Lightning learned lesson from slow start: Stamkos

Friday, 01.29.2016 / 3:38 PM
Dan Rosen  - Senior Writer

NASHVILLE -- Steven Stamkos and his future is still the biggest storyline in Tampa, perhaps even in the entire NHL, but amidst the noise and rumors, the Tampa Bay Lightning have found some traction in what was until recently looking like a disappointing season.

The Lightning went into the NHL All-Star break having won nine of 11 games in January, including seven in a row at one point. They're second in the Atlantic Division with 58 points after entering the month in sixth place, five points shy of second and three points out of the second wild card from the Eastern Conference into the Stanley Cup Playoffs.

Stamkos said the Lightning's turnaround began with what he called a "look in the mirror" performance in a 3-1 loss at the Calgary Flames on Jan. 5.

"We didn't play very well, myself included, and we needed more," Stamkos said. "It's been nice to see. It's been nice to go on this run. But at the same time, we're not in the clear. We're right in the thick of things. We need to consistently have the effort that we've had lately and we'll be OK."

The better effort, Stamkos said, comes from a combination of good health and a greater understanding of what it takes to win when teams are gunning for you.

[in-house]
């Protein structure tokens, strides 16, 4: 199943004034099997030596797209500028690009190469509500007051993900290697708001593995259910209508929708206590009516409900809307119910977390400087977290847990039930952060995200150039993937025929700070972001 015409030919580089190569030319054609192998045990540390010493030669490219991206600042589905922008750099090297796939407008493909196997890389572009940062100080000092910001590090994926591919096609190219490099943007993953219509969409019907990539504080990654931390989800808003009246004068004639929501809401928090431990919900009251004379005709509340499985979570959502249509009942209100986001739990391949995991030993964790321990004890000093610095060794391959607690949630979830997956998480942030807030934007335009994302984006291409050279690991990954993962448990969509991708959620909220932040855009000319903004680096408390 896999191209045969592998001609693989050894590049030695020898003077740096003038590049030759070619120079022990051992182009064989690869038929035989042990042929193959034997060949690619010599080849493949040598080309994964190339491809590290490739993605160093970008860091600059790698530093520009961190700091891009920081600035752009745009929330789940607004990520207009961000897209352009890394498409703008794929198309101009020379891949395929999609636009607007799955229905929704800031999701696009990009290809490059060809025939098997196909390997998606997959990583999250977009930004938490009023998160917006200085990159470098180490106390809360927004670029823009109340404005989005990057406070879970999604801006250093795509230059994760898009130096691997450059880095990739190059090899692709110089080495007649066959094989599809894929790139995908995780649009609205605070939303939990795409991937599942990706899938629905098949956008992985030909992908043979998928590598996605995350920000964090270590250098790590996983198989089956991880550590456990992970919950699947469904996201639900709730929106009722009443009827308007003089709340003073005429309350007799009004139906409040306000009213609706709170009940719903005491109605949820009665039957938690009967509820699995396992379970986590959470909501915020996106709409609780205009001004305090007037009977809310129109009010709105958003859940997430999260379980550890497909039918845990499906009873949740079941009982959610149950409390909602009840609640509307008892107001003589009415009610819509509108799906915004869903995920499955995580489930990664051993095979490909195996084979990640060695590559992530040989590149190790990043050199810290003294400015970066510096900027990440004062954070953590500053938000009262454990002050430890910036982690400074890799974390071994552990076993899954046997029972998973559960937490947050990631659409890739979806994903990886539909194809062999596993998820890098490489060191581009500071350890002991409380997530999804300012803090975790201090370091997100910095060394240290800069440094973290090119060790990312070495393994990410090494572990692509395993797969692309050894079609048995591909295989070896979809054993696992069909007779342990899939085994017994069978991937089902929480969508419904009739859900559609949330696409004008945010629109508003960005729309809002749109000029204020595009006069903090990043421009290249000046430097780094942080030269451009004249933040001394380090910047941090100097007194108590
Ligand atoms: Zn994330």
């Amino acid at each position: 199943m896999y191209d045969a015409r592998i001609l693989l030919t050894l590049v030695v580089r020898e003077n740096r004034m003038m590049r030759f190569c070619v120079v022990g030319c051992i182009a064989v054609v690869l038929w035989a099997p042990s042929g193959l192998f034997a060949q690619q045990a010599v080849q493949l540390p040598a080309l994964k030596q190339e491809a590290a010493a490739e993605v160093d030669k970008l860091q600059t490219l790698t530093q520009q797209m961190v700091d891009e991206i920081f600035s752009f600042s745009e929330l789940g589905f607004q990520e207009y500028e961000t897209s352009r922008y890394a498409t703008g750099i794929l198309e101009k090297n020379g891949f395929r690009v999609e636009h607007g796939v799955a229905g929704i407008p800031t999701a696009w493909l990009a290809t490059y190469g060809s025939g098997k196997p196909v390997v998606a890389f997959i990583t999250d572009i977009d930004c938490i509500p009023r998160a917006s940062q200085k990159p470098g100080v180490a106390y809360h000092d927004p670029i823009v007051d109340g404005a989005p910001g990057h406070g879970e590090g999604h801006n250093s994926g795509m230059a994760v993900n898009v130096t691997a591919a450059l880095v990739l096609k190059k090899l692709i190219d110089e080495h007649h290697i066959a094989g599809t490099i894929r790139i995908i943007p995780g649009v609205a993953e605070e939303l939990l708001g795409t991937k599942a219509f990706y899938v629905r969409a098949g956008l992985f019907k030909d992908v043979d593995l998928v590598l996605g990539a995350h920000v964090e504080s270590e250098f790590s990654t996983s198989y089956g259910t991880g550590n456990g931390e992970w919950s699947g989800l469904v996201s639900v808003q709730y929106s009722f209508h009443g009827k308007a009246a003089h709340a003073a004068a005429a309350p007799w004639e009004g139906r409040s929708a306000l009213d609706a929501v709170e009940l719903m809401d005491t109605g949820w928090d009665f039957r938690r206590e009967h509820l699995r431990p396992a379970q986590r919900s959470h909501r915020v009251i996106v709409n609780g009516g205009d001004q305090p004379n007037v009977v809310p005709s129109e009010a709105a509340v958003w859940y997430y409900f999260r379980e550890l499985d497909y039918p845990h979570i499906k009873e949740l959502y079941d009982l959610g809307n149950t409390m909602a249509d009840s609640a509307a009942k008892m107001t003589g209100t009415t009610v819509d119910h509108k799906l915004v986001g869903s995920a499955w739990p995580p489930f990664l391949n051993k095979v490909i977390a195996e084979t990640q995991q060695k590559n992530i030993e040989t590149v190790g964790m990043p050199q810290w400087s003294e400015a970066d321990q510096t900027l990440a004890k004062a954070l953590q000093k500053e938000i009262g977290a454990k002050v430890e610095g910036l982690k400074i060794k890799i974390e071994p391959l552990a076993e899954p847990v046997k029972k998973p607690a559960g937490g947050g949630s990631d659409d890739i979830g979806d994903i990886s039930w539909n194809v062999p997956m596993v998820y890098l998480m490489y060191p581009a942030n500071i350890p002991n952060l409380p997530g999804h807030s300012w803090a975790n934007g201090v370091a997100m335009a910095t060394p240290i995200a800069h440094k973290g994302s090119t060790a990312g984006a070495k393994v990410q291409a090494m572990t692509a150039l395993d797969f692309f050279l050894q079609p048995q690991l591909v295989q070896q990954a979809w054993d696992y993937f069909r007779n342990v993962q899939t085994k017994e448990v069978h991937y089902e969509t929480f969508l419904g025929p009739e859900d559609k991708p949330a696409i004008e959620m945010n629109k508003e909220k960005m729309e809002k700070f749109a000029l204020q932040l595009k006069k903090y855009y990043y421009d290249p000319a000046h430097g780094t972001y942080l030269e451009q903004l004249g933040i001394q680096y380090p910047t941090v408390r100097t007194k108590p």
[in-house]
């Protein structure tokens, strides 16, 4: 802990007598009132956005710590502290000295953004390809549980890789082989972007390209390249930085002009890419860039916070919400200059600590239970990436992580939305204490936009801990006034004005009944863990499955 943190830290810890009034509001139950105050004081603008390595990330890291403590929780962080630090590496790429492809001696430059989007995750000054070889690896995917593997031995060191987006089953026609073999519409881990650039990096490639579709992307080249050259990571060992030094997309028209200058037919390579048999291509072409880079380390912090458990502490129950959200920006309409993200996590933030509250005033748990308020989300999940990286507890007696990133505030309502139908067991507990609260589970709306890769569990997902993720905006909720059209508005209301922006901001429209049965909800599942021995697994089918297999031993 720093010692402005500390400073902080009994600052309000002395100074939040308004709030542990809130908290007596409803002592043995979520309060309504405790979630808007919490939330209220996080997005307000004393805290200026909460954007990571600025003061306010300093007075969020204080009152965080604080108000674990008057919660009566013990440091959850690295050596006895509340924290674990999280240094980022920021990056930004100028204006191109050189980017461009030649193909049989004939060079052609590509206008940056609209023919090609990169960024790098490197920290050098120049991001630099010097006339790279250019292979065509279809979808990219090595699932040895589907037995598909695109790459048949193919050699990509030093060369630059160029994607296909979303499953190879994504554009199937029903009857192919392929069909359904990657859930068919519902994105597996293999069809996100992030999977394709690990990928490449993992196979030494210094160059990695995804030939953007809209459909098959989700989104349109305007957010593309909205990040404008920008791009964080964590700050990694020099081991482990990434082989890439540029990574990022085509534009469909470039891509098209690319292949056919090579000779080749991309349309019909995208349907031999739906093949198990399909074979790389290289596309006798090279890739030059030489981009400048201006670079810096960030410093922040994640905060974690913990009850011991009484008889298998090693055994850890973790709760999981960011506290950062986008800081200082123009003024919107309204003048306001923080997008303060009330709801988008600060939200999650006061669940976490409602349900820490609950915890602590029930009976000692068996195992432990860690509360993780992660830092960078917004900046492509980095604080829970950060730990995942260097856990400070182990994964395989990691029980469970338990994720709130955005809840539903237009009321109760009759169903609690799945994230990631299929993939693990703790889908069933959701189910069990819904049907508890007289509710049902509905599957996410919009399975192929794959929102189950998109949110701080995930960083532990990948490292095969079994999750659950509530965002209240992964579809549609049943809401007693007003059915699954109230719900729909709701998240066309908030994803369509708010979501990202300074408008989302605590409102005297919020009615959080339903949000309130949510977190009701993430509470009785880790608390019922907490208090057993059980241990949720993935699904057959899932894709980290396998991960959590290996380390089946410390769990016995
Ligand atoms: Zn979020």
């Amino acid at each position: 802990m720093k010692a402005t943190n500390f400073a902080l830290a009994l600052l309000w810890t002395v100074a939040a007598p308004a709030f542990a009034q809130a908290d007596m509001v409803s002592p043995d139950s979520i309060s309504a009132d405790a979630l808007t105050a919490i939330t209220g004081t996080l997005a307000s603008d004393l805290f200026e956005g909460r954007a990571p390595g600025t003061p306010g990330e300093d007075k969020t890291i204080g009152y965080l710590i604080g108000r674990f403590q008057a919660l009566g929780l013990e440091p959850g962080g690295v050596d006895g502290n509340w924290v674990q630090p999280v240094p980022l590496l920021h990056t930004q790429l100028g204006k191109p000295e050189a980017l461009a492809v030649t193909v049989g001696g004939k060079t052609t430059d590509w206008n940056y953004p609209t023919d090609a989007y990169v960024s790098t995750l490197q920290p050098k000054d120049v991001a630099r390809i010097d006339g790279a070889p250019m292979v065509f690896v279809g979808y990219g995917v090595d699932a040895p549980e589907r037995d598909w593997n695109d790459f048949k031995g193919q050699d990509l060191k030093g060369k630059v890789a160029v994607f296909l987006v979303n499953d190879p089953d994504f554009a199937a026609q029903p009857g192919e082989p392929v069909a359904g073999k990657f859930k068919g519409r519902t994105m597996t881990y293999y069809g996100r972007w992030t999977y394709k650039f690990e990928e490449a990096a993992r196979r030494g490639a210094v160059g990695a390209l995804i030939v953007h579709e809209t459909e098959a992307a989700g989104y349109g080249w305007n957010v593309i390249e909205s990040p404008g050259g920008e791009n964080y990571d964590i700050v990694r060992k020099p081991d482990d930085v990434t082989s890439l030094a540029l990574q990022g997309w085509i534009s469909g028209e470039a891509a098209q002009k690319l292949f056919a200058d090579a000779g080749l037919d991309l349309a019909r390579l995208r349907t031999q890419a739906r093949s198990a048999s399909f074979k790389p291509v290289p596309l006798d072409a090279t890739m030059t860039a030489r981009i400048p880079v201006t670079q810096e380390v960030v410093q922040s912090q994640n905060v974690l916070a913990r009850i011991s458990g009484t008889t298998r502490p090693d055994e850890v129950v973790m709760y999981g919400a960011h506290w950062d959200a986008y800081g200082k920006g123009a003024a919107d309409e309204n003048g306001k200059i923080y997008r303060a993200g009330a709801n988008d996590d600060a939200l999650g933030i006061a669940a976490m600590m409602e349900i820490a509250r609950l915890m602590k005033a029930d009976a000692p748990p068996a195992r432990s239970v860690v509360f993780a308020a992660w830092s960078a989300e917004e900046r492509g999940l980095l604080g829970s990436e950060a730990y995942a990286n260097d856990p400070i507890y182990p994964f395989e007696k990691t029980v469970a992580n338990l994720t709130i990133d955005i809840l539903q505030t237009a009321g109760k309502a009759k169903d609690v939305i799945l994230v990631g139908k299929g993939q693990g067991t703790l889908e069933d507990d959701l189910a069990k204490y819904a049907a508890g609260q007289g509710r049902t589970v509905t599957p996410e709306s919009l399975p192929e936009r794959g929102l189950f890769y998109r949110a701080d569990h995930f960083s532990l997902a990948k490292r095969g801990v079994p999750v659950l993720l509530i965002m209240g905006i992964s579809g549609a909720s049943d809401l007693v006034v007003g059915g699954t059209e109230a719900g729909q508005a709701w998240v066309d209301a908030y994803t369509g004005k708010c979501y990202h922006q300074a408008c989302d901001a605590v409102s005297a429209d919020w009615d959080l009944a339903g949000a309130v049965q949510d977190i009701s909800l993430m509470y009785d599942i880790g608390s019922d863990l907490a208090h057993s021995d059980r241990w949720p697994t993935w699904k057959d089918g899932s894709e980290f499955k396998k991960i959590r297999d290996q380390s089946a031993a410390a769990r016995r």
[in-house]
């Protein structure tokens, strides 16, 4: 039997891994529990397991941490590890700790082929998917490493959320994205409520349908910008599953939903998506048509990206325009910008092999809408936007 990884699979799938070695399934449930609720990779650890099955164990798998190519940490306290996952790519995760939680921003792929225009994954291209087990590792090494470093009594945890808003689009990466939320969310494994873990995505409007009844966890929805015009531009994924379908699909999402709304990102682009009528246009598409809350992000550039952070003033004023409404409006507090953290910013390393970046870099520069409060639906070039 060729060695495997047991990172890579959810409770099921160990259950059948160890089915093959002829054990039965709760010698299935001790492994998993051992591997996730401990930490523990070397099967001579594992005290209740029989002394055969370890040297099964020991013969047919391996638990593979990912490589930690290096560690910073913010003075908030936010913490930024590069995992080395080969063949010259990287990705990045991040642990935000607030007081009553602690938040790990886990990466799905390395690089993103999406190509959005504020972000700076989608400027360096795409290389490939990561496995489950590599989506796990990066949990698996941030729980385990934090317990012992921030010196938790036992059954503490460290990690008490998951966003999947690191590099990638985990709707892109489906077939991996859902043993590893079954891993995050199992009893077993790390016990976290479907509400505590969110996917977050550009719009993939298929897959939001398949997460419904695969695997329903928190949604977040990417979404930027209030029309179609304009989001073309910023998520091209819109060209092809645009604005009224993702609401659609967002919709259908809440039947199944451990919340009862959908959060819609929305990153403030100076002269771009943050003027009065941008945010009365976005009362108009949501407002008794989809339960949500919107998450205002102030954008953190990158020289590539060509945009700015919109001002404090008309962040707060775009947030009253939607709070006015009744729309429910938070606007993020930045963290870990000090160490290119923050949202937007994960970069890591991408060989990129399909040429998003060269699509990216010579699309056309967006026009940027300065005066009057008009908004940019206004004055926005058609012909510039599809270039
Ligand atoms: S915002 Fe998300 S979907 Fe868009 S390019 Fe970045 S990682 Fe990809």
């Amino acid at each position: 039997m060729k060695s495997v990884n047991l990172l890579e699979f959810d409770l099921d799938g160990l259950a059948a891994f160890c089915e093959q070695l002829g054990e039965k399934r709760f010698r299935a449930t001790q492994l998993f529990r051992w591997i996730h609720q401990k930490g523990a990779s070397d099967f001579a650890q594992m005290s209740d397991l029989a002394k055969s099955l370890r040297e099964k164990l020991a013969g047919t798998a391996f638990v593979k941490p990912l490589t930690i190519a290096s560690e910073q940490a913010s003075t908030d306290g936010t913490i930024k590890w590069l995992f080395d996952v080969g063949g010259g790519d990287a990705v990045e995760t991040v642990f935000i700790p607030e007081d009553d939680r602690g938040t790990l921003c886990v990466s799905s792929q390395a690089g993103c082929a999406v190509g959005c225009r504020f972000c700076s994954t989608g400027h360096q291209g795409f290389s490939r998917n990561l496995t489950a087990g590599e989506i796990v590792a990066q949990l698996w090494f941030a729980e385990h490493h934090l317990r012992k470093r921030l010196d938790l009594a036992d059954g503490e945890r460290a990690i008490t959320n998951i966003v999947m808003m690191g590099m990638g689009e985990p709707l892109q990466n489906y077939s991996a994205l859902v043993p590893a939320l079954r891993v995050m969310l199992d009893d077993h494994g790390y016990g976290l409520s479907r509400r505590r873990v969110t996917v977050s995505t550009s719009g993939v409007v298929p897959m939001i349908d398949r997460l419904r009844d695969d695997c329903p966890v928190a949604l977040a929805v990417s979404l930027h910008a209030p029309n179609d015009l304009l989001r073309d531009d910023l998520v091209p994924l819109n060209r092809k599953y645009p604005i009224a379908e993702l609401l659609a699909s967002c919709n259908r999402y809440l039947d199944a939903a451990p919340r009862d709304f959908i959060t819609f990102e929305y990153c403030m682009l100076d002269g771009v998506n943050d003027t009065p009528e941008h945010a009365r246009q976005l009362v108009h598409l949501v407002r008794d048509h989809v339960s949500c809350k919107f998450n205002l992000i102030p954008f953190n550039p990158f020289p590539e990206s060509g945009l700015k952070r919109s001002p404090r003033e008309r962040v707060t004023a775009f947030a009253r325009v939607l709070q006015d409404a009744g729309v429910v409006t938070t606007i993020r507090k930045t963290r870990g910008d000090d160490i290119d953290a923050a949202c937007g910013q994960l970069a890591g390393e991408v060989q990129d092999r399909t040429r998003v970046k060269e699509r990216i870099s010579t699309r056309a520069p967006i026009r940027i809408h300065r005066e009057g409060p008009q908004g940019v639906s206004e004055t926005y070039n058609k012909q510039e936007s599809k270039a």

The Lightning played last season, even in the playoffs, without the burden of high expectations. Stamkos said they felt they were a good team, but nobody was banking on them doing much.

They got to the Stanley Cup Final, which changed everything about this season.

"Expectations changed, the bar has been raised, and people are coming into games using our team as a measuring stick to see where they are, whereas last year we were doing that with other teams," Stamkos said. "It's definitely different. That's why you have so much respect for teams like Chicago, L.A., Boston. They get the best of every team. You learn that and now we're embracing that a little bit."

He said he can tell because the attitude around the Lightning has changed. They are acting like they did last year, and playing like it too.

"What made us successful last year was our ability to compete and work hard on top of the skillset that we have," Stamkos said. "I think we got away from that at the beginning of the year, maybe expecting to come into games and win just because of the great team that we know we are. You can come into games and win some of them based on your skill, but you can't do that consistently."

It helps, of course, that the Lightning are finally healthy, especially with forwards Tyler Johnson and Ondrej Palat back in the lineup. Johnson missed 13 of 17 games from Nov. 16-Dec. 26. Palat missed 20 of 22 games from Nov. 10-Dec. 30.

"People forget we started the year 3-0 and things were going great, and then we kind of fell into a little funk there where I think we were maybe a little guilty of just coming into the rink and expecting to win games because of the talent we have on our team and of course what happened last year, getting to the Final," Stamkos said. "Then the injuries mounted and it didn't equal a lot of wins for our group. But we knew deep down that when guys got back from injury we were too good of a team to not be in the playoff hunt. We've turned it around since then. We learned our lesson."

Follow Dan Rosen on Twitter at: @drosennhl

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